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I'm trying to port some ASM instructions in a source code I have in C and ASM. Can anyone help me to find an instruction set and to understand the uses of the instructions of ARMv7? Actually I'm handling interrupts, so I want to "translate":

iretq
int $0x80
int $0x04

I've never programmer in ARMv7 ASM.

Thanks!

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Wouldn't it be more productive to ask "what do these instructions do"? Then you would learn something and might be able to port the code yourself, rather than just asking for someone else to do the translation work for you – jalf Oct 27 '13 at 15:51
    
iretq = returns from interrupt; int = calls an interrupt, 1st argument is interrupt number on IDT. thanks anyway... ;) – user1189104 Oct 27 '13 at 15:53
    
movs pc, lr and svc #0. I am not sure how an answer is helpful. – artless noise Jul 11 '14 at 20:48

The corresponding Intel intsructions are iret and int, respectively. That said, interrupt handling is highly CPU- and platform-specific; translating commands one-to-one most likely won't yield a working program. If you're developing an application, you shouldn't be messing with interrupts (even int 80h - there are better ways to perform a syscall). If you're developing a driver or the OS kernel, you should learn assembly systematically, rather than translating line by line.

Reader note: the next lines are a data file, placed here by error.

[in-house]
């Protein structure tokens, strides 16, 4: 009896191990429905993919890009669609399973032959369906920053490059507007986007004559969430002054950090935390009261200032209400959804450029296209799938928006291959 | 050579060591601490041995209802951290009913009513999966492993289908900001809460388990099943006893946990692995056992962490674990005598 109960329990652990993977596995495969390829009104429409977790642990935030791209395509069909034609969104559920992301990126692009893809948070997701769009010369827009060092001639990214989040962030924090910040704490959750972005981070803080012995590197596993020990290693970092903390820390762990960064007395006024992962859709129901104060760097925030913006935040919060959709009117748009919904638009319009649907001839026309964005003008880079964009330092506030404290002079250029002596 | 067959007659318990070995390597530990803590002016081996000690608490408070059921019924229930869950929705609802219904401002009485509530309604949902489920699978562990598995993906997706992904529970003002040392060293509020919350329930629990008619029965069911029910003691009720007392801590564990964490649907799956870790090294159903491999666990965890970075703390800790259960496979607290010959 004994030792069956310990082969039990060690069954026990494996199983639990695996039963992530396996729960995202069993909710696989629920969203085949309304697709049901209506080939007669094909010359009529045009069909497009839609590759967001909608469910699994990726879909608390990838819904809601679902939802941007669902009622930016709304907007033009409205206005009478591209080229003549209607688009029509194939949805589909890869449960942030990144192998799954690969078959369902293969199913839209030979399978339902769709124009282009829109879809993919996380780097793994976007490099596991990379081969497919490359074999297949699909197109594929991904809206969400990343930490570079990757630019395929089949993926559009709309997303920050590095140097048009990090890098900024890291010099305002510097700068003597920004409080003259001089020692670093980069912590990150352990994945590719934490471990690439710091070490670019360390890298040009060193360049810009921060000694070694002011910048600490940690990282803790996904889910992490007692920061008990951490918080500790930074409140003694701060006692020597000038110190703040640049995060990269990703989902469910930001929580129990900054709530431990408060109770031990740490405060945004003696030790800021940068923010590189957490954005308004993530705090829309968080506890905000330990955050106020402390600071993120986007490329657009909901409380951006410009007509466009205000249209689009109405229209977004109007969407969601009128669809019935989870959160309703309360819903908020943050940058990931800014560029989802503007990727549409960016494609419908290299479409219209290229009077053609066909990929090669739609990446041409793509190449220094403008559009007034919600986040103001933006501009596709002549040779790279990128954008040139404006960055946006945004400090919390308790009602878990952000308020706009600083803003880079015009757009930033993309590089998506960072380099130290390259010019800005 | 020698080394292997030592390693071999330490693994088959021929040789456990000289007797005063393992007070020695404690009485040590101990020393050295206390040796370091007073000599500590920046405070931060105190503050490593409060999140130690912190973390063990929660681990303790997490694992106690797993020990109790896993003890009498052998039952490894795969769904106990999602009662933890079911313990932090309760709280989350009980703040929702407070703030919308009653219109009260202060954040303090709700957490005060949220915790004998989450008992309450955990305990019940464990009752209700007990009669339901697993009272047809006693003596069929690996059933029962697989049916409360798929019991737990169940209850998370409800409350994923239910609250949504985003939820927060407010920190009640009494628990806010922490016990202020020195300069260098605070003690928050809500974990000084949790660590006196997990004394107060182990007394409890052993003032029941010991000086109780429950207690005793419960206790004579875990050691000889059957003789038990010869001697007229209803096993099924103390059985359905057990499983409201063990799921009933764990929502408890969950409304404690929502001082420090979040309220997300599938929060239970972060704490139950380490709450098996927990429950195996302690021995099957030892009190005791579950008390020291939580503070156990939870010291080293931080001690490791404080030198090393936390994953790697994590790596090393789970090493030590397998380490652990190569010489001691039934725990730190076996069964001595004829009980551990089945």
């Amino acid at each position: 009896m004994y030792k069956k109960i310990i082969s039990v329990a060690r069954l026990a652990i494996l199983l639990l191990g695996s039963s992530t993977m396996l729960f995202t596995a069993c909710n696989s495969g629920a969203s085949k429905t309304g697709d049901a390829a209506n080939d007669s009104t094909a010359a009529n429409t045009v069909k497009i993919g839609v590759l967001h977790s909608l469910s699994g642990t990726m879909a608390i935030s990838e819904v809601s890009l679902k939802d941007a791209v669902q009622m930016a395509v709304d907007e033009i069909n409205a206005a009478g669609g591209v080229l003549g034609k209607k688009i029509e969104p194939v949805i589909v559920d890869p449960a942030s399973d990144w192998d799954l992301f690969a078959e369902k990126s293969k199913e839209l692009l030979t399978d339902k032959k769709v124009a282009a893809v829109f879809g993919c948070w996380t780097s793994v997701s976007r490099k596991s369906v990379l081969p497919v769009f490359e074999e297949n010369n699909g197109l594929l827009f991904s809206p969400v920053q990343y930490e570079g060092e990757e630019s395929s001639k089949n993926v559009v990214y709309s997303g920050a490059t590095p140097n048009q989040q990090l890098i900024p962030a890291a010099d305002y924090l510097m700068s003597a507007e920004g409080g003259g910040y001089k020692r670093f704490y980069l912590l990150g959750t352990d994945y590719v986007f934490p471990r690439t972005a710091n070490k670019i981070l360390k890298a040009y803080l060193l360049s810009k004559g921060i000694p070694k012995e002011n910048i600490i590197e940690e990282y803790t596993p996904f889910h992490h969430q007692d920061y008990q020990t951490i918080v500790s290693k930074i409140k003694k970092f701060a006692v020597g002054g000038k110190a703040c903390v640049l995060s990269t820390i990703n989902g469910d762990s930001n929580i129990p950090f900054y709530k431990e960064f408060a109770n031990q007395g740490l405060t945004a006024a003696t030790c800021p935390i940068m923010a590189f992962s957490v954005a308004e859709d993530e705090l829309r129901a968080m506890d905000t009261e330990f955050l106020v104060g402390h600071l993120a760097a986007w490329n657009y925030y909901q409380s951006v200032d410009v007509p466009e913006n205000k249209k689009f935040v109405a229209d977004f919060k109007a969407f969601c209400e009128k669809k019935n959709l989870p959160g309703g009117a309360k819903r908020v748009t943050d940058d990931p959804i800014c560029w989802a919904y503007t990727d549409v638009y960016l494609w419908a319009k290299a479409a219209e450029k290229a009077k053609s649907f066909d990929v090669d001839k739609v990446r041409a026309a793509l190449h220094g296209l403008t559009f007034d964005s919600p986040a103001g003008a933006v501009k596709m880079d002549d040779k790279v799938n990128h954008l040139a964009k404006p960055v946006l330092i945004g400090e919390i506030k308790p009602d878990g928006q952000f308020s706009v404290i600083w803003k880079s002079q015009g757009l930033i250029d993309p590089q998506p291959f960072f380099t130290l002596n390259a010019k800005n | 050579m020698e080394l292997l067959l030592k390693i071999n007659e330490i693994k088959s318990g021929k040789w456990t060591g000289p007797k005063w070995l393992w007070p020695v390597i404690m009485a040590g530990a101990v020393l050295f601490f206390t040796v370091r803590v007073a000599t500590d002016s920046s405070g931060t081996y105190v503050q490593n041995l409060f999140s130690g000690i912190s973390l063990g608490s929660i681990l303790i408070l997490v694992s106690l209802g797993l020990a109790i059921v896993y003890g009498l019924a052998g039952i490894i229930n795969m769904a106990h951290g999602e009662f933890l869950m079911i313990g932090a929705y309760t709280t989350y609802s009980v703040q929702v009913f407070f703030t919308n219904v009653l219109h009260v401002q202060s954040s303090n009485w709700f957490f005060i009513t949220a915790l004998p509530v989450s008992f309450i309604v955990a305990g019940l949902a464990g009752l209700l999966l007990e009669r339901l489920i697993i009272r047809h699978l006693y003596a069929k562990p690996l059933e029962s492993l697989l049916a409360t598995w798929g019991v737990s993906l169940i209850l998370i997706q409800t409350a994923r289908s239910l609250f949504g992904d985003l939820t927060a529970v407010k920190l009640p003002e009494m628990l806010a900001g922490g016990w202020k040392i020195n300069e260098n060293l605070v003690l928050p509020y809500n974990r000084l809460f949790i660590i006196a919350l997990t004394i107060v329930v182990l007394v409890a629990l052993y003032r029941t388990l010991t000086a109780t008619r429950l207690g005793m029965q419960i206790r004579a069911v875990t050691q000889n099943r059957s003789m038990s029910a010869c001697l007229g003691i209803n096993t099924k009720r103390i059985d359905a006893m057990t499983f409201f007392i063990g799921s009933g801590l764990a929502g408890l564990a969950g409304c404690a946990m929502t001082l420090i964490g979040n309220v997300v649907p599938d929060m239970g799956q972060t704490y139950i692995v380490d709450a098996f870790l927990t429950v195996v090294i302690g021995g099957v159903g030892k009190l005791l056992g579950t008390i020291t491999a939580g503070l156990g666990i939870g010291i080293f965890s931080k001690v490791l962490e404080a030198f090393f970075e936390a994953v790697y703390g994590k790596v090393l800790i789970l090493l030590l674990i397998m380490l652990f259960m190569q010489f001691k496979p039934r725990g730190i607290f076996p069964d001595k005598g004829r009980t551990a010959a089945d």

The int command might be theoretically present in application code - it invokes an interrupt, that's an exotic but legitimate way of interacting with the OS. The iret command, on the other way, should only be used in an interrupt handler. It's never used outside of kernelspace.

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Platform is Android, CPU is ARMv7 Processor rev 0 (v7l). I also want to know a how-to ASM for that configuration. I wasn't asking for translation if very hard to do with only that information. I want to learn. The problem isn't people think they know when they don't, the problem is I've never used ARM before ;) – user1189104 Oct 27 '13 at 16:21
3  
If you're developing an application, you shouldn't be messing with interrupts (even int 80h - there are better ways to perform a syscall). If you're developing a driver or the OS kernel, you should learn assembly systematically, rather than translating line by line. – Seva Alekseyev Oct 27 '13 at 16:25

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